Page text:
News

Candidate Question Time

The student election campaign began in earnest last Tuesday as the first of two ‘Candidate Question Time’ events were held in the Student Union’s Great Hall.

By Sam Tilley

The candidates on Tuesday were vying for the positions of Vice President Societies, Welfare, Heath Park and Education and the BME, Environmental, Disabilities, Mental Health and Welsh Language Officers. The turnout for the event was strong and, with 58 candidates in total for all positions, the evening was long but highly informative.

The format of the event was somewhat similar to BBC’s Question Time with each candidate being given 20 seconds to introduce themselves and their three top policies. There were five pre-prepared questions and all candidates had to answer two of the five; the order in which they answered being established by a random-number generator. Each candidate was then given 30 seconds to reply to each of the questions. A question from the audience was then selected and, again, candidates were given 30 seconds to reply.

The two candidates for BME Officer both chose to answer the question regarding reducing stigma around speaking about race. Both suggested a more open dialogue between students, including the establishing of certain “safe spaces” where race could be discussed. Other issues discussed included microaggressions towards race and institutional racism. Although there were five candidates for Environmental Officer, only two appeared to answer questions. Nevertheless, some highly important issues were brought up including single-use plastics, food waste and vegan options at Y Plas. Again, both candidates chose to answer the same questions, questioning the ways in which the SU can implement energy saving measures and how student support should be mobilised.

Only one candidate stood for the position of Welsh Officer who made sure to impress upon the audience the steps that the Welsh language has taken in recent years. Despite this, he argued that more should be done to increase visibility of the language.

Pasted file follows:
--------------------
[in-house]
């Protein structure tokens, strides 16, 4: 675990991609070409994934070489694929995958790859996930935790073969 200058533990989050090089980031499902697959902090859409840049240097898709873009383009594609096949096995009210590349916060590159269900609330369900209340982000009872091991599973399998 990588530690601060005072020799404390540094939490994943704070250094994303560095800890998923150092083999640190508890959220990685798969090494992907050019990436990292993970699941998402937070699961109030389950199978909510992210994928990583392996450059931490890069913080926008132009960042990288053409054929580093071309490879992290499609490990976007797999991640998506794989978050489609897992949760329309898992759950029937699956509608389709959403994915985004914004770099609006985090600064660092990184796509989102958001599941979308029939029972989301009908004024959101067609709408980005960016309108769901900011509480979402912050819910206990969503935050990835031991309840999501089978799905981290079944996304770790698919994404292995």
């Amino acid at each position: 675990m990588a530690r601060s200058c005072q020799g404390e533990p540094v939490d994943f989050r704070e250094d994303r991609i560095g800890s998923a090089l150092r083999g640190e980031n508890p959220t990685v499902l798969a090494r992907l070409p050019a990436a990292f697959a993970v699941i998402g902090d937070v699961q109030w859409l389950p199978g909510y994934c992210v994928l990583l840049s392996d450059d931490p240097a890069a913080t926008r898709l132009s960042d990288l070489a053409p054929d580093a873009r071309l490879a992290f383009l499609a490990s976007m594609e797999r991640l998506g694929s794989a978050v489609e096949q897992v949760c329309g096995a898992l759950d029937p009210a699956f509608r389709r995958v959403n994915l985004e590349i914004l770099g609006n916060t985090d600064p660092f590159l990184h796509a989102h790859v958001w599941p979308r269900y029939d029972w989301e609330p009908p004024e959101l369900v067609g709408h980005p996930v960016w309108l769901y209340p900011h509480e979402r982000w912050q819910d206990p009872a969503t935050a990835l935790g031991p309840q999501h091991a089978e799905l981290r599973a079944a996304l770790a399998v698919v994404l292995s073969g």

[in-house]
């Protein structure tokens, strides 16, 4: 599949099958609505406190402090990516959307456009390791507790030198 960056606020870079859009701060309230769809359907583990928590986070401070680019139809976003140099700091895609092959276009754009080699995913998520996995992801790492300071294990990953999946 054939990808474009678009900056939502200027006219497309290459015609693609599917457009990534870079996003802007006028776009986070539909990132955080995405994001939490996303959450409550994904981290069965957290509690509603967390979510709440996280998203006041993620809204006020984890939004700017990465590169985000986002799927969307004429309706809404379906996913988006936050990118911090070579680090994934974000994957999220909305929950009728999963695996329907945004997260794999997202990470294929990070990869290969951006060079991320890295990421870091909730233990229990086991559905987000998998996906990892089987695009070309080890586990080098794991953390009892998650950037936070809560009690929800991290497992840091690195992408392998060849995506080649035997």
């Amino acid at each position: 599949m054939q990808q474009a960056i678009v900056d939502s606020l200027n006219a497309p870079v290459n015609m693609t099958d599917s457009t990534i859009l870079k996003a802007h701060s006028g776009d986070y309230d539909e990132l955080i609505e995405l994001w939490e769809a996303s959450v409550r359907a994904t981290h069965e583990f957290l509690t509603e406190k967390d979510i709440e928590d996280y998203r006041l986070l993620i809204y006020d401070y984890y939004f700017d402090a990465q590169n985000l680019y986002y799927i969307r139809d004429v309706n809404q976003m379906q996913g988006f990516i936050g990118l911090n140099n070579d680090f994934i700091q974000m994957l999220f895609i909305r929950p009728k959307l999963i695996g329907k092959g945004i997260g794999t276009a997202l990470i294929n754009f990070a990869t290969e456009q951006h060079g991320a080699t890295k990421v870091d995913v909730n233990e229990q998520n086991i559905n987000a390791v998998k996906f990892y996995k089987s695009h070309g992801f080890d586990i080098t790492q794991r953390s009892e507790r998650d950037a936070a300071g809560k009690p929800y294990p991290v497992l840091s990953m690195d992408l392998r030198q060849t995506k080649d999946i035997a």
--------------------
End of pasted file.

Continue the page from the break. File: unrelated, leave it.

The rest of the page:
Again, only one candidate spoke for the role of Mental Health Officer although three have been nominated. Despite this, one of the absent candidates submitted answers to the pre-selected questions. Both candidates argued for greater mental health awareness and training as well as more services being in place to support students. There were no candidates at the event who had put themselves forward for the role of Disabilities Officer.

The most applied-for position, VP Education, featured a large range of answers on topics as diverse as increasing student feedback to supporting postgraduate students who teach. The thirteen candidates who had put themselves forward also discussed improving teaching standards and the personal tutor system.

The contenders for VP Welfare spoke about involving more campaign officers in student campaigns and the stark divides between the Heath Park campus and Cathays. The latter became a recurring theme during the evening as candidates applying for all positions.

During the questions for VP Society hopefuls, a lot was made of the new society tier structure being unfair and it’s shortcomings. Most of the candidates agreed that it wasn’t working although most did not suggest a replacement.

The candidate for VP Heath Park Campus spoke about the need for greater communication between students on placement years and the student union.

The Student Elections take place from Monday 25th February until Friday 1st March.

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